Going from spd back to flats. Good idea?
Change costs about 20 quid. For a single ride you don’t need “proper” shoes so just buy some welgo v8 copies, and ride them with trainers. If you’re happy, buy some skate shoes or some “proper” flat soled shoes.
I ride both. Prefer flats at the bike park and for DH in general, clipless for other riding.Posted 5 years agorighogSubscriber
I have just done this, I tried it out cheaply with some old flat pedals I had lying around and some cheap skate shoes.
I really enjoyed the change, so have just bought some Superstar Nano’s, and these have so much grip than I thought possible. Looking forward to giving them a good try out this week.
Cost to change : £43 Pedals, and looking at about £60 for flat shoes.Posted 5 years agotheendisnighMember
I’ve been riding flats for a few weeks now after 13 years clipped in. The reason, lately I’ve been riding really rocky terrain and its much easier being able to dab your foot down without the hassle of clipping back in. Its taking a while to get used to flats, but I think the process will improve my riding. I got cheap wellgo copies and I’m using existing skate shoes. I’m considering getting five tens now as I’m told this improves grip. Once I get good at flats I’m going to pick and choose dependant on the type of ride.Posted 5 years agorandomjeremyMember
Try flats, try every flat shoe and pedal combo you can find. Go back to SPDs. Try every SPD and shoe combo you can find. Report back to us your findings. Try the flats again, try the SPDs again. Make your decision.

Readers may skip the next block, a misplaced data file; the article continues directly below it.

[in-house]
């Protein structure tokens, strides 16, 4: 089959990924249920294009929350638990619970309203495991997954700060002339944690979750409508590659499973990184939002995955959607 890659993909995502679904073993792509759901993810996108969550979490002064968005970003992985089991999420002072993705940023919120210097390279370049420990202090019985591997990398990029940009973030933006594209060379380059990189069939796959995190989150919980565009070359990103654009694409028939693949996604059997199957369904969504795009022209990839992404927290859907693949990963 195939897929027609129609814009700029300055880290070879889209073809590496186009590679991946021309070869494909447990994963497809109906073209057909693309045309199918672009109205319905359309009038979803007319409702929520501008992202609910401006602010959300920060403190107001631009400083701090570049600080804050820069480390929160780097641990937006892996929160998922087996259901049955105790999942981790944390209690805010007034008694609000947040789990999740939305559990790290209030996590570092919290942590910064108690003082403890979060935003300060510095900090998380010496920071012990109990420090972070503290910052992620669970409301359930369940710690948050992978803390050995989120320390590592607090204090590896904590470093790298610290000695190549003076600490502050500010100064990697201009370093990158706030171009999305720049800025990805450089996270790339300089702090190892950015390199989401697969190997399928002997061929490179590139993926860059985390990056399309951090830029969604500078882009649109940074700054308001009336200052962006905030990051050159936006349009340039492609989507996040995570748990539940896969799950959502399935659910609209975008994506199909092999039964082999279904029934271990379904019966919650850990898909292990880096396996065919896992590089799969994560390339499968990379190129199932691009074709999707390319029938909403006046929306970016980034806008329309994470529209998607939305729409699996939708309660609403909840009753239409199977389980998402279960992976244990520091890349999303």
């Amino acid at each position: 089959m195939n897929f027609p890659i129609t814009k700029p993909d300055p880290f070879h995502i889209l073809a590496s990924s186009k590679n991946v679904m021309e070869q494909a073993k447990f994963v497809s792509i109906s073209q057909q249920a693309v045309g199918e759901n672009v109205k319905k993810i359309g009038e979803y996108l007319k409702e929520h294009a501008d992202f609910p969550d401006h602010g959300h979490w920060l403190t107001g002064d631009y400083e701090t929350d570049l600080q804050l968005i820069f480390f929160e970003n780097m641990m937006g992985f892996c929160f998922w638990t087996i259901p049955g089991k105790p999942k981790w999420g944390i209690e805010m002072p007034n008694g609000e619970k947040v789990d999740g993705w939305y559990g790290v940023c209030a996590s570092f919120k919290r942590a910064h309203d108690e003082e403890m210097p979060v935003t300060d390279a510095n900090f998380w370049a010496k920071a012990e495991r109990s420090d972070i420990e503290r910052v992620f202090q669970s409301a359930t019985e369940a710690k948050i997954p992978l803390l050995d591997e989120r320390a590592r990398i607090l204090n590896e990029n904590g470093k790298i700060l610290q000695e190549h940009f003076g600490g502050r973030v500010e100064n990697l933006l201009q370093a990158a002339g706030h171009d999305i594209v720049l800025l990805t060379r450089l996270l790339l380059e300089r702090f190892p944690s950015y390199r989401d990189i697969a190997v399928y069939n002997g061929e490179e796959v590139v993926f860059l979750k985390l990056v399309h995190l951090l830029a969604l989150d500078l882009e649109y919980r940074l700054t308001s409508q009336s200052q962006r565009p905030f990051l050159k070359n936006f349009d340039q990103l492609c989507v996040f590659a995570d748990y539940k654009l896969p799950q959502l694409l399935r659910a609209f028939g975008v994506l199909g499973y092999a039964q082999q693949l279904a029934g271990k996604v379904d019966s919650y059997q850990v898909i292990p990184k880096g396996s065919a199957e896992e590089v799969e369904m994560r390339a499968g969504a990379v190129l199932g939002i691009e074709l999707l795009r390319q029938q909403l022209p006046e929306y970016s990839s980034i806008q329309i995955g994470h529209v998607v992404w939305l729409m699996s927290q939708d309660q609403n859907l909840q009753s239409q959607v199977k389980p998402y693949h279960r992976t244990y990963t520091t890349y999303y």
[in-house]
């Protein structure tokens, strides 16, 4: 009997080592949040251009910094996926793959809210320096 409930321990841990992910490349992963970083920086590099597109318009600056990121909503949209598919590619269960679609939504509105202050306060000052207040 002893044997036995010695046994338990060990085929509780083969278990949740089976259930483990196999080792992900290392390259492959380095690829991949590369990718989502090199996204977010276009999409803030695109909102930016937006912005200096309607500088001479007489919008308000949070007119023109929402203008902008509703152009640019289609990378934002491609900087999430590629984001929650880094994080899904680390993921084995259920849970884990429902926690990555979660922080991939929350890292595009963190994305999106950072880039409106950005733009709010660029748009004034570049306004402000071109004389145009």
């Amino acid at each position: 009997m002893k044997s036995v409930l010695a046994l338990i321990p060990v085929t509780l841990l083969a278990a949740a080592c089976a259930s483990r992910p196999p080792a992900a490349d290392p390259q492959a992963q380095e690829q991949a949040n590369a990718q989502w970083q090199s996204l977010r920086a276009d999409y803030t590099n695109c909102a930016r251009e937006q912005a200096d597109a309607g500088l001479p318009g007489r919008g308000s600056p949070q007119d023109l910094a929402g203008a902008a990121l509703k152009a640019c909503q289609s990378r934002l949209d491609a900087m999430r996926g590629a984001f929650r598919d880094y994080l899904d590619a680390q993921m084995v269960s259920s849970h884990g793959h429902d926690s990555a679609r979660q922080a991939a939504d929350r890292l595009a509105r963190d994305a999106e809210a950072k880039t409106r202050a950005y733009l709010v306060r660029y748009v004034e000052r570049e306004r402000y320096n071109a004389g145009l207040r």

The pedals were riding you.
Directed by M Night ShyamalanPosted 5 years agoMatt_SS_xcMember
I have spent around 6 months on flats now after 8 years spd. Got to say I love it, much improved confidence on super steep tech. I think I may be slightly slower when its super fast as I get scared of the feet bouncing off, otherwise I love it. Dont notice any difference in climbing, SPD is for the road only for me.
I originally tried it with cheap flats and skate shoes and hated it, feet slipping everywhere. After much pursuasion from friends and g/f I bought Teva’s and superstar nano’s, super grippy and awesome. I say invest in decent kit, if you dont like it at least you know you have tried the best and you wont lose much on ebay. No more than the £20 you lose on cheap pedals and skate shoes that would get replaced anyway if you like it!Posted 5 years ago_tom_Member
I have more confidence on flat pedals. I think it’s the float on spds, the side to side movement feels horrible. And it feels like your feet are hovering above the pedals rather than being on/around them. For me spds are road only. Never have grip issues with V8 copies and orchid bmx shoes. Even my plastic bmx pedals are grippy enough when its wet.Posted 5 years agocrashtestmonkeyMember
gee – Member
feet come off pedals
With proper technique, they just don’t.
But they do, it’s one of the reasons SPDs are still used in DH.
Is it? You’ve heard this direct from the horses mouth from speaking to pro DHers who use SPDs I assume? And Hora is the OP, not a pro DHer…